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Utilizing checklists to improve handoff in the Post Anesthesia Care Unit (PACU)


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Presented at

Euroanaesthesia 2017





Importance Miscommunication from multiple care transfer has been shown to increase morbidity and mortality. To mitigate adverse events, use of checklists to standardize handoff communications in post anesthesia care unit (PACU) has been studied and shown to effectively reduce medical errors. Objective The goal is to establish measures to avoid miscommunication and improve patient safety through standardized PACU handoff protocol using a checklist. Design A total of 120 handoffs were observed by two research assistants in real time for pre-implementation and post-implementation of a handoff checklist. 60 handoffs were observed for each pre- and post-implementation period. Using a 12-item checklist, each observer quantified items reported during every observed handoff. Additional data points, such as: duration of the report, training of the anesthesia staff giving report, and total number of questions asked by PACU staff were collected for further analysis. Setting M6 surgical floor post anesthesia care unit (PACU) at Memorial Sloan Kettering Cancer Center (MSKCC). Participants 120 handoffs were observed between June 13, 2016 and July 15, 2016 from 10AM to 5PM., which included observation of interactions between RN, PACU midlevel providers (nurse practitioners, physician assistant), attending anesthesiologists, certified nursing anesthetists (CRNAs), anesthesiology residents, CRNA students, attending surgeons, surgical fellows, surgical residents, and surgical PA-C. Intervention(s) for clinical trials or exposure(s) for observational studies During pre-implementation period, all staff were not informed of the research agenda. Post-implementation period, electronic and physical copy of the checklist were distributed to anesthesia staff only. At every observed handoff, anesthesia staff were reminded to follow the order of items on the checklist. Main outcome(s) and measure(s) • Overall data transfer increased from 9 to 11 items during handoff with a checklist. • Median duration of handoff increased from 3 minutes to 4 minutes per handoff. • Number of follow up questions asked by PACU staff stayed consistent pre- and post-implementation period. • Improvements in data transfer were independent of anesthesia training. Results • Improvements in handoff were independent of duration of the report. The median number of 11 items stayed consistent through all lengths of reports. • Surgical staff reported consistently a median of 6 items during pre- and post-implementation periods, whereas anesthesia staff improved from 5 reported items to 9. Overall handoff improvement is likely due to anesthesia staff report. • Data showed most improvement in anesthesia related items (ie. Allergies, Anesthesia Technique, and Airway) and least improvement in surgery related items (ie. Underlying diagnosis for the procedure, Procedure done, PACU plan, and Disposition). • 40 out of 60 staff were not compliant in following the order of the list. However, the 20 handoffs that adhered to the order reported a median of 12 items. Conclusions and Relevance Implementation of a checklist for PACU handoff increased overall data transfer independent of duration of the report, improving patient safety. This result was noted across all trainings of anesthesia providers. For future directions, we recommend incorporating staff feedback into Plan-Do-Study-Act cycles for an improved checklist to ensure compliance and familiarize the staff with the use of a checklist through multimodal training modules.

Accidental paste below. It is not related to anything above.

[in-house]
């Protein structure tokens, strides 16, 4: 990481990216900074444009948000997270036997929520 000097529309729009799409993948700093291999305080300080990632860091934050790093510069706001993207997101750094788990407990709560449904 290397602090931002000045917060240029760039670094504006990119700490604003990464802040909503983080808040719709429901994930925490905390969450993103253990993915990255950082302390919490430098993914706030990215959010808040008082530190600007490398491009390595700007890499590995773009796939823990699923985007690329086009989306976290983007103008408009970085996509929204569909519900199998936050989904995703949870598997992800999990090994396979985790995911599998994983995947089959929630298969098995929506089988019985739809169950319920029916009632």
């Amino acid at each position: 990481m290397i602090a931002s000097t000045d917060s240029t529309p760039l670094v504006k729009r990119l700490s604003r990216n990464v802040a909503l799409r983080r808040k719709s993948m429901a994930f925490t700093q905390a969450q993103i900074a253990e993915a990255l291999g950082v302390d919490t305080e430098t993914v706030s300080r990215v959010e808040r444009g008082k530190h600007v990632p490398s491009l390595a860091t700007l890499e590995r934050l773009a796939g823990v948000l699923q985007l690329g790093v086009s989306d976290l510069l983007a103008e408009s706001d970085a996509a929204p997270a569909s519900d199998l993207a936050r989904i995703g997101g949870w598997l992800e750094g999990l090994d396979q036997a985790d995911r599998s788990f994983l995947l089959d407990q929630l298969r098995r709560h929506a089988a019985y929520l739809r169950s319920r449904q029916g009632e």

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© Copyright 2020 Morressier GmbH.
All rights reserved.